A recent Ponemon study, provides the following perspective on the security of healthcare data: “Fifty-one percent of respondents say their organization has personnel with the necessary technical expertise to be able to identify and resolve data breaches involving the unauthorized access, loss or theft of patient data. This is virtually unchanged since 2015. Criminal attacks are the root cause of most data breaches. Fifty percent of healthcare organizations report the root cause of the breach was a criminal attack, 41 percent of respondents say it was caused by a third-party snafu. Insiders in business associates are the main root cause of medical identity theft. Healthcare organizations and business associates believe they are more vulnerable to a data breach than other industries. An overwhelming majority of healthcare organizations (69 percent) and business associates (63 percent) believe they are at greater risk for a data breach than other industries. More investments in technologies to mitigate a data breach are needed. Healthcare organizations depend mainly upon policies and expertise to respond to data breaches.”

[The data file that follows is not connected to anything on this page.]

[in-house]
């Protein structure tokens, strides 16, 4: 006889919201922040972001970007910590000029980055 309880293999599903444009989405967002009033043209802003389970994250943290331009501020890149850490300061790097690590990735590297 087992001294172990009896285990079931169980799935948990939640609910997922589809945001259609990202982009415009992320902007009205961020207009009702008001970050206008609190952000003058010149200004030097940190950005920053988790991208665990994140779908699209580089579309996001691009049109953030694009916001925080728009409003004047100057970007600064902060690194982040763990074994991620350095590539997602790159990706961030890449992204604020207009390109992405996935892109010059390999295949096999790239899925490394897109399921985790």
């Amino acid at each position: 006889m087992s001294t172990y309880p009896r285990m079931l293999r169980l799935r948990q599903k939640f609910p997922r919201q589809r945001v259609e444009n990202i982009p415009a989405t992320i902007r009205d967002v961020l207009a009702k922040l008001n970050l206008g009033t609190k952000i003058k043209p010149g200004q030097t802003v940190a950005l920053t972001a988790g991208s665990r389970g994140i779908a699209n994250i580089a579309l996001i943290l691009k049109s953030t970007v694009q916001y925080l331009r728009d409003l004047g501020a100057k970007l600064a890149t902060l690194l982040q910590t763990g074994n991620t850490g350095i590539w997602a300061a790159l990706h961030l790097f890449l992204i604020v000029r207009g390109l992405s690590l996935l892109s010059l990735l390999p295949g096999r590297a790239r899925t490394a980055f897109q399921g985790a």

Relying primarily on policies and expertise is not effective based on what we have seen in recent data breaches across different industries.